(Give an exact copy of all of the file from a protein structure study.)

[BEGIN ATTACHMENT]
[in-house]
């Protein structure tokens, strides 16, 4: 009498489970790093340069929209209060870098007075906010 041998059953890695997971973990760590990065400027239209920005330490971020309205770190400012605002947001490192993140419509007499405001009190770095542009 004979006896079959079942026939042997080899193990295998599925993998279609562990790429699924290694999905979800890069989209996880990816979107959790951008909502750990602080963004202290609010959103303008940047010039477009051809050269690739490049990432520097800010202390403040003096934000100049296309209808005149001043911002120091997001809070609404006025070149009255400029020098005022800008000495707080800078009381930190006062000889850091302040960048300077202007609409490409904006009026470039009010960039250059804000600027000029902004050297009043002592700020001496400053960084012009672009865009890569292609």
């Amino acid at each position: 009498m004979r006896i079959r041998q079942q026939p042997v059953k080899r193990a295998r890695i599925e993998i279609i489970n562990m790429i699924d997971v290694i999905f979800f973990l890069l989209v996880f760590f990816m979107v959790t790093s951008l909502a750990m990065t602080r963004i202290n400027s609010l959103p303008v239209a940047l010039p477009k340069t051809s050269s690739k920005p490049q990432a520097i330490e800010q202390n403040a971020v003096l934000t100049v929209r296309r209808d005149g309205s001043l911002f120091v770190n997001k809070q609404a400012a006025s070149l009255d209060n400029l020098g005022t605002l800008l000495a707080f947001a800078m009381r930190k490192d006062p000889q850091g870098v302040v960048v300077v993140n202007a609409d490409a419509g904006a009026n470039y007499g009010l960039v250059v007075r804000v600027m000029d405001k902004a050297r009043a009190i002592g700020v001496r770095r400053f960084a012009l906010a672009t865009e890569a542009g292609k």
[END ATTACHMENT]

[in-house]
């Protein structure tokens, strides 16, 4: 009498489970790093340069929209209060870098007075906010 041998059953890695997971973990760590990065400027239209920005330490971020309205770190400012605002947001490192993140419509007499405001009190770095542009 004979006896079959079942026939042997080899193990295998599925993998279609562990790429699924290694999905979800890069989209996880990816979107959790951008909502750990602080963004202290609010959103303008940047010039477009051809050269690739490049990432520097800010202390403040003096934000100049296309209808005149001043911002120091997001809070609404006025070149009255400029020098005022800008000495707080800078009381930190006062000889850091302040960048300077202007609409490409904006009026470039009010960039250059804000600027000029902004050297009043002592700020001496400053960084012009672009865009890569292609």
């Amino acid at each position: 009498m004979r006896i079959r041998q079942q026939p042997v059953k080899r193990a295998r890695i599925e993998i279609i489970n562990m790429i699924d997971v290694i999905f979800f973990l890069l989209v996880f760590f990816m979107v959790t790093s951008l909502a750990m990065t602080r963004i202290n400027s609010l959103p303008v239209a940047l010039p477009k340069t051809s050269s690739k920005p490049q990432a520097i330490e800010q202390n403040a971020v003096l934000t100049v929209r296309r209808d005149g309205s001043l911002f120091v770190n997001k809070q609404a400012a006025s070149l009255d209060n400029l020098g005022t605002l800008l000495a707080f947001a800078m009381r930190k490192d006062p000889q850091g870098v302040v960048v300077v993140n202007a609409d490409a419509g904006a009026n470039y007499g009010l960039v250059v007075r804000v600027m000029d405001k902004a050297r009043a009190i002592g700020v001496r770095r400053f960084a012009l906010a672009t865009e890569a542009g292609k």